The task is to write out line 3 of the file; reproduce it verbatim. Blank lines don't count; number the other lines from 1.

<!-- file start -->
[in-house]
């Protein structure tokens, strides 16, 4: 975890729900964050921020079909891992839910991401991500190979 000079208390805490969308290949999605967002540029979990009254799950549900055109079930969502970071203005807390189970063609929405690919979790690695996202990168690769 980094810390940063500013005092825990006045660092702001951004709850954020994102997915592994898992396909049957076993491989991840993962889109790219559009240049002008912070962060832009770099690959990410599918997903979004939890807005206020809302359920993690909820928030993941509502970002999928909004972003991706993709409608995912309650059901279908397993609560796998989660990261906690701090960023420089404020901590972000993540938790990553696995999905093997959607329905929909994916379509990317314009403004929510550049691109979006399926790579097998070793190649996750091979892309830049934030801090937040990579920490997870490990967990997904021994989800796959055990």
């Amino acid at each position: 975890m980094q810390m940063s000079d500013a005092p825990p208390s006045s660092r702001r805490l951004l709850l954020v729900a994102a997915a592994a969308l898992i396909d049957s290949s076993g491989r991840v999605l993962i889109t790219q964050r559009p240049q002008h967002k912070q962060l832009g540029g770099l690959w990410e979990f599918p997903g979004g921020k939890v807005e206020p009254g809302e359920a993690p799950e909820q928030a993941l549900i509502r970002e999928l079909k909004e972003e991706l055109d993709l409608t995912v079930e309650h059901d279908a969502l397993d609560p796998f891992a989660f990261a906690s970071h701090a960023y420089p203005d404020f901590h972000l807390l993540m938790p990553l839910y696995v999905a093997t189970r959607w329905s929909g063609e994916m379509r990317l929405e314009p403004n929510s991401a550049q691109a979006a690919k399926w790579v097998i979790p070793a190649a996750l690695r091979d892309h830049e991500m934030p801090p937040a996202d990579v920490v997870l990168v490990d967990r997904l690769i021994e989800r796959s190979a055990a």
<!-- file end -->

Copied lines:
């Amino acid at each position: 975890m980094q810390m940063s000079d500013a005092p825990p208390s006045s660092r702001r805490l951004l709850l954020v729900a994102a997915a592994a969308l898992i396909d049957s290949s076993g491989r991840v999605l993962i889109t790219q964050r559009p240049q002008h967002k912070q962060l832009g540029g770099l690959w990410e979990f599918p997903g979004g921020k939890v807005e206020p009254g809302e359920a993690p799950e909820q928030a993941l549900i509502r970002e999928l079909k909004e972003e991706l055109d993709l409608t995912v079930e309650h059901d279908a969502l397993d609560p796998f891992a989660f990261a906690s970071h701090a960023y420089p203005d404020f901590h972000l807390l993540m938790p990553l839910y696995v999905a093997t189970r959607w329905s929909g063609e994916m379509r990317l929405e314009p403004n929510s991401a550049q691109a979006a690919k399926w790579v097998i979790p070793a190649a996750l690695r091979d892309h830049e991500m934030p801090p937040a996202d990579v920490v997870l990168v490990d967990r997904l690769i021994e989800r796959s190979a055990a």